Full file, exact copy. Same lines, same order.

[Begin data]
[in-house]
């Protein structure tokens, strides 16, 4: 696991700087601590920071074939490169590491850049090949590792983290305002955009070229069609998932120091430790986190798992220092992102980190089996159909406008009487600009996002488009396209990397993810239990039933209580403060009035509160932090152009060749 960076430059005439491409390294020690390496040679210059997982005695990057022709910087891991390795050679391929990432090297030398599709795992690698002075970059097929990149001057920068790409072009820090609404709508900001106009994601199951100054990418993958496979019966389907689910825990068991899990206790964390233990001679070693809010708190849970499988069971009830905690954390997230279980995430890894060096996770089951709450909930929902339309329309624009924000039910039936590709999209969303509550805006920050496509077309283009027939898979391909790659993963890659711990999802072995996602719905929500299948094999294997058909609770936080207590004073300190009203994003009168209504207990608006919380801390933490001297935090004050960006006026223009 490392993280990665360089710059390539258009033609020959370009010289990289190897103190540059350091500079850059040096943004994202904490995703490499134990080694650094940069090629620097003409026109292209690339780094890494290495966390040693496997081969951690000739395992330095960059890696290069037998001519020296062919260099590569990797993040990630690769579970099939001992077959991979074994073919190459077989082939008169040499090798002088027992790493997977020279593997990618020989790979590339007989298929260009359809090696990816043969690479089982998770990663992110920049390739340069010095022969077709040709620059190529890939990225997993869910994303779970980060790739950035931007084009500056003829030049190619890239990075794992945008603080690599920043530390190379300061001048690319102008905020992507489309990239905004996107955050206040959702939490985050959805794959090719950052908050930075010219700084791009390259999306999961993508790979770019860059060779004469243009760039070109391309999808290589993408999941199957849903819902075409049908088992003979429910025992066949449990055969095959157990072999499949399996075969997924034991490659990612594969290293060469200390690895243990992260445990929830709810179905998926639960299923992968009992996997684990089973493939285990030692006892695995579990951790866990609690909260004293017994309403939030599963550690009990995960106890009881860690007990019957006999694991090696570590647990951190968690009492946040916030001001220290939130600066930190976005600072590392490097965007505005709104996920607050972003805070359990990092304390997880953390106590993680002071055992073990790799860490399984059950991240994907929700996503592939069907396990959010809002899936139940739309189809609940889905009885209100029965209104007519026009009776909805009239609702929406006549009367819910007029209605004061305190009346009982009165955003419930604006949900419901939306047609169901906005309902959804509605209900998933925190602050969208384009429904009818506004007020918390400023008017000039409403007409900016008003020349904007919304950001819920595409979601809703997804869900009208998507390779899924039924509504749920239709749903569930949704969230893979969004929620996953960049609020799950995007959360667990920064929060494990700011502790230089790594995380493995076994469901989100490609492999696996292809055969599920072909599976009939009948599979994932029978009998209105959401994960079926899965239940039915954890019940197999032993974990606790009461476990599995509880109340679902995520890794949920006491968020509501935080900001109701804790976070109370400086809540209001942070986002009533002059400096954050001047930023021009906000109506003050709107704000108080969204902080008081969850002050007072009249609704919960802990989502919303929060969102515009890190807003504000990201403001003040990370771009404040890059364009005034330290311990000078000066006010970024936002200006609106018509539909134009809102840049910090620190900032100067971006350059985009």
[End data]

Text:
[in-house]
């Protein structure tokens, strides 16, 4: 696991700087601590920071074939490169590491850049090949590792983290305002955009070229069609998932120091430790986190798992220092992102980190089996159909406008009487600009996002488009396209990397993810239990039933209580403060009035509160932090152009060749 960076430059005439491409390294020690390496040679210059997982005695990057022709910087891991390795050679391929990432090297030398599709795992690698002075970059097929990149001057920068790409072009820090609404709508900001106009994601199951100054990418993958496979019966389907689910825990068991899990206790964390233990001679070693809010708190849970499988069971009830905690954390997230279980995430890894060096996770089951709450909930929902339309329309624009924000039910039936590709999209969303509550805006920050496509077309283009027939898979391909790659993963890659711990999802072995996602719905929500299948094999294997058909609770936080207590004073300190009203994003009168209504207990608006919380801390933490001297935090004050960006006026223009 490392993280990665360089710059390539258009033609020959370009010289990289190897103190540059350091500079850059040096943004994202904490995703490499134990080694650094940069090629620097003409026109292209690339780094890494290495966390040693496997081969951690000739395992330095960059890696290069037998001519020296062919260099590569990797993040990630690769579970099939001992077959991979074994073919190459077989082939008169040499090798002088027992790493997977020279593997990618020989790979590339007989298929260009359809090696990816043969690479089982998770990663992110920049390739340069010095022969077709040709620059190529890939990225997993869910994303779970980060790739950035931007084009500056003829030049190619890239990075794992945008603080690599920043530390190379300061001048690319102008905020992507489309990239905004996107955050206040959702939490985050959805794959090719950052908050930075010219700084791009390259999306999961993508790979770019860059060779004469243009760039070109391309999808290589993408999941199957849903819902075409049908088992003979429910025992066949449990055969095959157990072999499949399996075969997924034991490659990612594969290293060469200390690895243990992260445990929830709810179905998926639960299923992968009992996997684990089973493939285990030692006892695995579990951790866990609690909260004293017994309403939030599963550690009990995960106890009881860690007990019957006999694991090696570590647990951190968690009492946040916030001001220290939130600066930190976005600072590392490097965007505005709104996920607050972003805070359990990092304390997880953390106590993680002071055992073990790799860490399984059950991240994907929700996503592939069907396990959010809002899936139940739309189809609940889905009885209100029965209104007519026009009776909805009239609702929406006549009367819910007029209605004061305190009346009982009165955003419930604006949900419901939306047609169901906005309902959804509605209900998933925190602050969208384009429904009818506004007020918390400023008017000039409403007409900016008003020349904007919304950001819920595409979601809703997804869900009208998507390779899924039924509504749920239709749903569930949704969230893979969004929620996953960049609020799950995007959360667990920064929060494990700011502790230089790594995380493995076994469901989100490609492999696996292809055969599920072909599976009939009948599979994932029978009998209105959401994960079926899965239940039915954890019940197999032993974990606790009461476990599995509880109340679902995520890794949920006491968020509501935080900001109701804790976070109370400086809540209001942070986002009533002059400096954050001047930023021009906000109506003050709107704000108080969204902080008081969850002050007072009249609704919960802990989502919303929060969102515009890190807003504000990201403001003040990370771009404040890059364009005034330290311990000078000066006010970024936002200006609106018509539909134009809102840049910090620190900032100067971006350059985009």